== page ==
Transit envisions pedestrian tunnel

Pedestrians and bus riders may have a safer way to cross Highway 20 on the eastern edge of Ebey's Landing National Historical Reserve.

Pedestrians and bus riders may have a safer way to cross Highway 20 on the eastern edge of Ebey’s Landing National Historical Reserve.

In its plans to re-align the intersection of Highway 20 with Parker Road, Island Transit officials hope to someday dig a pedestrian tunnel, known as the Kineth Passage project, that will go underneath the busy highway. It isn’t known yet exactly where the tunnel is located and officials haven’t yet found the money needed to pay for the walkway.

While some Central Whidbey residents were concerned about the safety of a new intersection of Parker Road and Highway 20, some also questioned the need for a tunnel.

Louise Harvey, who owns the Countryside Inn, located near the Island Transit headquarters, questioned during an Aug. 6 meeting whether such a tunnel is a good use of taxpayer dollars given that the state claimed at the same meeting it can’t afford to install a left-turn lane from the highway onto Parker Road.

Harvey said she already has problems with trespassers and loiterers coming onto her property from nearby bus stops.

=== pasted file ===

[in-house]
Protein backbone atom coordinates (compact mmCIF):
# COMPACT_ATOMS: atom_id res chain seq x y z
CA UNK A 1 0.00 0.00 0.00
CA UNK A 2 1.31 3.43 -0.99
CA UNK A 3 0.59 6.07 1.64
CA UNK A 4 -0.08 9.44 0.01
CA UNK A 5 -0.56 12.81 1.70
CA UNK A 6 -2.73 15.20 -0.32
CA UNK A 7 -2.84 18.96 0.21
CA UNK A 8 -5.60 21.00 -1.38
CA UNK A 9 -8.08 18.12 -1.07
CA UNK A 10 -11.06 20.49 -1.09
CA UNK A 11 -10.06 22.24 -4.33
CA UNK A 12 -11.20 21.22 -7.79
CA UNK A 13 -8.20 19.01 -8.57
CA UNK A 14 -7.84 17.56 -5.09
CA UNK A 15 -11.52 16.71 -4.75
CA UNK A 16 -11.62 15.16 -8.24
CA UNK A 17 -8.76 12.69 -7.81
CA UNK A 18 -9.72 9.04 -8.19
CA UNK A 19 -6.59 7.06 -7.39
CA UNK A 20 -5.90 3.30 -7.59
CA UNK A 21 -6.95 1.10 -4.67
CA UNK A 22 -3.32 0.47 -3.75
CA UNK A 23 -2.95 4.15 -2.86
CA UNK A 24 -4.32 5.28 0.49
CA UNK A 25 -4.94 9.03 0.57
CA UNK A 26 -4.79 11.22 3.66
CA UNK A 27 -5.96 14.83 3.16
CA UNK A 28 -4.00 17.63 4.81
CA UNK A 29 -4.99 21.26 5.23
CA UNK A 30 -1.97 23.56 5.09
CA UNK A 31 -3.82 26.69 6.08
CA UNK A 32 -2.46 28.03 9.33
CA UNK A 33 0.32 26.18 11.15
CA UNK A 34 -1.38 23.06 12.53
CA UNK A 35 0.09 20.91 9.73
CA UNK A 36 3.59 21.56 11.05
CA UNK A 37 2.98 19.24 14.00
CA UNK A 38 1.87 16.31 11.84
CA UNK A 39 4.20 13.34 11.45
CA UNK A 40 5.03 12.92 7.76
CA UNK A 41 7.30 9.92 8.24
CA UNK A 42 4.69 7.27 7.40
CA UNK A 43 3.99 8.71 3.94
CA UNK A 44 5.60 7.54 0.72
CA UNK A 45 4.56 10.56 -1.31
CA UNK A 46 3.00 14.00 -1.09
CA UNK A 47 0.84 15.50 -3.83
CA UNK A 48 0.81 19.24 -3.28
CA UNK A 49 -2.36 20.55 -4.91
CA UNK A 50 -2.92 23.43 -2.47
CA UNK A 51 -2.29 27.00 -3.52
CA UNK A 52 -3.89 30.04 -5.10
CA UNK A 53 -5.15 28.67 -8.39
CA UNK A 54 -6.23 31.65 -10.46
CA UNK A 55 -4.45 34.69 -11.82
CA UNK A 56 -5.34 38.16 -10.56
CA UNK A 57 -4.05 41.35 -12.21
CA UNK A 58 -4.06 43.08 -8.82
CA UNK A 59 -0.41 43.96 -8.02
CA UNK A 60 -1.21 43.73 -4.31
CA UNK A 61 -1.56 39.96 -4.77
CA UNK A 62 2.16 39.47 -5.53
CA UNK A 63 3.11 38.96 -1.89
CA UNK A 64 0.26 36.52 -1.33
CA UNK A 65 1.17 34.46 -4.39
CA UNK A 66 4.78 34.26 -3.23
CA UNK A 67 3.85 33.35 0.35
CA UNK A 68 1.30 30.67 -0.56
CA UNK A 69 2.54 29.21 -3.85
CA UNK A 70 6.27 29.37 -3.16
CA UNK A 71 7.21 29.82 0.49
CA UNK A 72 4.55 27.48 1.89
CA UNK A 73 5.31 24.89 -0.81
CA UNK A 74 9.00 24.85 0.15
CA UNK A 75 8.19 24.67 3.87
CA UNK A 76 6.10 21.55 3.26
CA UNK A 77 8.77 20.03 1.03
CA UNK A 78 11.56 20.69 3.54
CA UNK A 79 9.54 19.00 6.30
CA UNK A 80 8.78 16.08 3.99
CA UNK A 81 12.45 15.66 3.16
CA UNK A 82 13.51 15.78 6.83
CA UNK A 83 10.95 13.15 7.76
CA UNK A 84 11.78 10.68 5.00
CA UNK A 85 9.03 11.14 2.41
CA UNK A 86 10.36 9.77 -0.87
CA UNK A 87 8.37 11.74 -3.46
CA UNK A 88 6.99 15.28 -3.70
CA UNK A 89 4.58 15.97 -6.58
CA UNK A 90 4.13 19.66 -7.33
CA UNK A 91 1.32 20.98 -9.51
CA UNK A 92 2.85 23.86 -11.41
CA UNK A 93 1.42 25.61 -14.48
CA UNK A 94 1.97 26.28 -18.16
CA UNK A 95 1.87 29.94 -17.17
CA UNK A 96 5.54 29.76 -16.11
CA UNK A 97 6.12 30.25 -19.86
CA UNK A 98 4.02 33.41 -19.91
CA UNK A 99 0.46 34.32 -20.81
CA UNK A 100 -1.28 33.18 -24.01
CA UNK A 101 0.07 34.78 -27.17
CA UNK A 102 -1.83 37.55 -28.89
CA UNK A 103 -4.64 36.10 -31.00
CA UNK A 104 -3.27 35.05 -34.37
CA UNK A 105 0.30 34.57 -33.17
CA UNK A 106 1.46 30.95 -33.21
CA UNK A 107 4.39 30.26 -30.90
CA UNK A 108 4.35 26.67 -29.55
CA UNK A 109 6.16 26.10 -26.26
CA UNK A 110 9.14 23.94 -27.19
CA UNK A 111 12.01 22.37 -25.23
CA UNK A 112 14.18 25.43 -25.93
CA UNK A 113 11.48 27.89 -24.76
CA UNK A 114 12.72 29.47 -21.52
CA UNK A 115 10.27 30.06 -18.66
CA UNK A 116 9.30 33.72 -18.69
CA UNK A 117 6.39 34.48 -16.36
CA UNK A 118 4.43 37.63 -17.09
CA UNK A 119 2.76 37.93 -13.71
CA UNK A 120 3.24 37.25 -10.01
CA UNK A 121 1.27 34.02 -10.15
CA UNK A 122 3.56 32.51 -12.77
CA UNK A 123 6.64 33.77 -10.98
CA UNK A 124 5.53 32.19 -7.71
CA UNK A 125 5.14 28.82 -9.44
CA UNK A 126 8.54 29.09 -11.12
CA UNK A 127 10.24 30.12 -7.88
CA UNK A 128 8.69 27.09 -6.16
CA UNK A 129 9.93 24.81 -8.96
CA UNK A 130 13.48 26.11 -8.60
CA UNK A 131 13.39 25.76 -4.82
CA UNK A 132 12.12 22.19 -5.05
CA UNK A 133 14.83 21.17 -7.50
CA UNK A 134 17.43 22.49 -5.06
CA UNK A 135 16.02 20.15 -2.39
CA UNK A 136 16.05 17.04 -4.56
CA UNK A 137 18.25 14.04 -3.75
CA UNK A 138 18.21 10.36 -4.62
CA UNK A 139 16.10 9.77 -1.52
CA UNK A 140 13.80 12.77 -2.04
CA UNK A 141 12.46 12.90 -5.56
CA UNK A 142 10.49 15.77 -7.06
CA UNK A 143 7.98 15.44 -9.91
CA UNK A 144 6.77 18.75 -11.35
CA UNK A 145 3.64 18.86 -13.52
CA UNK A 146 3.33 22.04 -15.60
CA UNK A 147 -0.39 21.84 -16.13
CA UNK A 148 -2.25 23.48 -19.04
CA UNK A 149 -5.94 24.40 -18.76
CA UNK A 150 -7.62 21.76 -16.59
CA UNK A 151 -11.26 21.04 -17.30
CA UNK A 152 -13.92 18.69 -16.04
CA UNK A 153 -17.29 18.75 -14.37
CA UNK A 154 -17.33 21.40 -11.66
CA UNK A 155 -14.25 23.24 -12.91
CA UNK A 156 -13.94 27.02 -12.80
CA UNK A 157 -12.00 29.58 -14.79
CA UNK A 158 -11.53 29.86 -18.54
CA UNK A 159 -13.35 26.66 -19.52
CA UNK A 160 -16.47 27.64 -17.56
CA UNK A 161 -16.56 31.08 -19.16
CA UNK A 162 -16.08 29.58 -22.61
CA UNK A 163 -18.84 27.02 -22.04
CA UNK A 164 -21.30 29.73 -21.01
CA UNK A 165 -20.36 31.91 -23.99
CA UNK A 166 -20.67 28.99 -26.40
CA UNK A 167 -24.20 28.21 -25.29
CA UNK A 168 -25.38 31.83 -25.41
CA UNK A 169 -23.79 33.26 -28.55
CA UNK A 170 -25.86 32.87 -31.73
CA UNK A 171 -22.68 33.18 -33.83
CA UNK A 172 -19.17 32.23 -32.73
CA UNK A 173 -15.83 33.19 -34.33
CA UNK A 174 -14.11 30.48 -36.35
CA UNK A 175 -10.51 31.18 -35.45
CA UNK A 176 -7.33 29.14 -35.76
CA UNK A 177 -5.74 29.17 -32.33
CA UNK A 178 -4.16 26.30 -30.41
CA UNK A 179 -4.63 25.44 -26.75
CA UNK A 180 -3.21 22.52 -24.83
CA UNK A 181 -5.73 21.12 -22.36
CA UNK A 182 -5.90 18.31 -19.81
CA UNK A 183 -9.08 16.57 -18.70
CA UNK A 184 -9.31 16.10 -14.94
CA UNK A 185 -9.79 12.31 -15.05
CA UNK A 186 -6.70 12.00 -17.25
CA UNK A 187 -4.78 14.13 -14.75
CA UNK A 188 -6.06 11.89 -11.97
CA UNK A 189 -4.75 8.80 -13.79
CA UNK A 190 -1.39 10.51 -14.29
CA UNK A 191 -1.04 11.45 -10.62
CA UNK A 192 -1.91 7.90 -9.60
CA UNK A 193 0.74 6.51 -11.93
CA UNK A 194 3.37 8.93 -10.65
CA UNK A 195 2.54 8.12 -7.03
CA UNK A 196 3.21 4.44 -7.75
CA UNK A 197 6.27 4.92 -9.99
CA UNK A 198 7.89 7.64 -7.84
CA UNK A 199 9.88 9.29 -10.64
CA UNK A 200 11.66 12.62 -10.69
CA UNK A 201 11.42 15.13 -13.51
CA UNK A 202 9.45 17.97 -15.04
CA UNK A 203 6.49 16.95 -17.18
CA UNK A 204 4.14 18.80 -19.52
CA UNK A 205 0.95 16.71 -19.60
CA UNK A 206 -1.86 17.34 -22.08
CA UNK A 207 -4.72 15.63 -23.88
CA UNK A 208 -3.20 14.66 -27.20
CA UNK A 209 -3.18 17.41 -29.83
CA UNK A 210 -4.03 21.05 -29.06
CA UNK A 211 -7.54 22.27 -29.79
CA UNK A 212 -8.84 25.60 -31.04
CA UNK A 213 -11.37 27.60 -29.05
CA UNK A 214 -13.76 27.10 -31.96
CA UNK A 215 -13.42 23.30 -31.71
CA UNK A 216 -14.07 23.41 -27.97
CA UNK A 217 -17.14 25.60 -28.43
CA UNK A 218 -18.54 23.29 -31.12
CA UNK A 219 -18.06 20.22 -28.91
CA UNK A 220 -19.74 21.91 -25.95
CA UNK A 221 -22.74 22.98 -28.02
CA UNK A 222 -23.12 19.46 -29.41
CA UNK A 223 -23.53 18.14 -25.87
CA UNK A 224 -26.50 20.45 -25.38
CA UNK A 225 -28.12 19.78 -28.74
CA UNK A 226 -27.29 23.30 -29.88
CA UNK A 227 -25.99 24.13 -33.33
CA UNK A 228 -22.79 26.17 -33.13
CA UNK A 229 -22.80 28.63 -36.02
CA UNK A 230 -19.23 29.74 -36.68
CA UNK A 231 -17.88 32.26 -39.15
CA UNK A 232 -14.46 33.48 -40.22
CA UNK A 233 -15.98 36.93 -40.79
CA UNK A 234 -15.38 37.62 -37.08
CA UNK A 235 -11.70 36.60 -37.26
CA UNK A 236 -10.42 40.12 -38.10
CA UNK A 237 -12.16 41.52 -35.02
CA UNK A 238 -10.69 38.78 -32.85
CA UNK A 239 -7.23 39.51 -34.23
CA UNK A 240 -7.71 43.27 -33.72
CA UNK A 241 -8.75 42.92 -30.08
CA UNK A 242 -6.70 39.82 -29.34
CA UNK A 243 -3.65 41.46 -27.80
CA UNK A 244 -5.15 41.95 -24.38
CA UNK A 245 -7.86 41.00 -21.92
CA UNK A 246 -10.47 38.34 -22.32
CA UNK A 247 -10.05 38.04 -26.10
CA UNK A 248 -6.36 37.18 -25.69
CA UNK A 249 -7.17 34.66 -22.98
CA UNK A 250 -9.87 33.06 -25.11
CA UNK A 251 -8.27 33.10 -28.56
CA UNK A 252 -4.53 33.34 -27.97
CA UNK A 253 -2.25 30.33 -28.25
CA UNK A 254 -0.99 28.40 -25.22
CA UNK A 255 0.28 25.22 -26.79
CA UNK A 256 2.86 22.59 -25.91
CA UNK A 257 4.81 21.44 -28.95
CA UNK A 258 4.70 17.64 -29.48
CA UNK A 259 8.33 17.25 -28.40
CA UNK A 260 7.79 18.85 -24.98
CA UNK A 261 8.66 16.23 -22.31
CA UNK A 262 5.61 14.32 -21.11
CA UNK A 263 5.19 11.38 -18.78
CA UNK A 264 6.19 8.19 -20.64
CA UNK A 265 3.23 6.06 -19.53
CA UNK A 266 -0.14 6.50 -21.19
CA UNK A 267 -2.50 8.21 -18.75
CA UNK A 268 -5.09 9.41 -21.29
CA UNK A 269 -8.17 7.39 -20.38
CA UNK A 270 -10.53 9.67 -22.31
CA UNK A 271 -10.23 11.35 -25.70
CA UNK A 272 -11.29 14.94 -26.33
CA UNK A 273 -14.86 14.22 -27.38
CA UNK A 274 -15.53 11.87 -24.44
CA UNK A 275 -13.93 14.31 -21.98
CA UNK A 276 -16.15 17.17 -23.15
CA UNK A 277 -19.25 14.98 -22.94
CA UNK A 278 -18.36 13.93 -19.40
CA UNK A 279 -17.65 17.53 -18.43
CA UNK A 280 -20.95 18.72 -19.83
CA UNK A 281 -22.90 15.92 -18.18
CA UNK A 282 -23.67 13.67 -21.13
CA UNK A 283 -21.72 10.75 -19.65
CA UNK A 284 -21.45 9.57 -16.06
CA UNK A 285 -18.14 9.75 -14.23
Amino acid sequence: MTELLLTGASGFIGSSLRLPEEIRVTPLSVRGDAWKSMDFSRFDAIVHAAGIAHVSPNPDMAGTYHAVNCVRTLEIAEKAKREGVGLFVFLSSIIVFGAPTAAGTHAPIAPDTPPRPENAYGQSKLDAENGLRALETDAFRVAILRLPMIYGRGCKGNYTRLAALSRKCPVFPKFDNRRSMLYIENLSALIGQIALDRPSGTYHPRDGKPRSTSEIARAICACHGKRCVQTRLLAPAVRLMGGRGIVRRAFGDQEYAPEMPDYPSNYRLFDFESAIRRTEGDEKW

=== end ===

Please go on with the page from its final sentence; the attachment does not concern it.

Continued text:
Island Transit plans to re-align the intersection of Parker and Old Smith Prairie roads and Highway 20. Officials want to close the two intersections and install a new road in the middle. They also want to add a “bike and ride,” several parking spots and a kiosk informing visitors about Ebey’s Landing National Historical Reserve. Several nearby residents are critical of the changes because it lacks a left-turn lane from the highway onto Parker Road.

The proposed tunnel underneath Highway 20 would help connect nearby trails and provide a safe place for pedestrians to cross the busy highway. The proposed tunnel’s exact location isn’t known yet, Island Transit director Martha Rose said.

Island Transit recently tried and failed to get grant money to pay for the approximate $1 million cost for the new tunnel and it isn’t known yet when such a project could be funded.

“It is a dream of the future,” said Coupeville Town Councilman and Island Transit board member Bob Clay said.

The Regional Transportation Planning Organization in late 2011 did draft a letter of support for Island Transit’s attempt to get federal funding funding to pay for research planning and engineering for the “Kineth Passage” tunnel.

Plans for the tunnel are in the very early stages. Donna Keeler, regional transportation planner for Island County, said she hasn’t seen any plans yet for the proposed tunnel.

“Without knowing the design or full scale of the project, it’s hard to tell whether review and approval from the public works department would be required (in addition to approval from the Washington State Department of Transportation), Keeler said in an email. The county’s planning and community development department may also need to look at it.”

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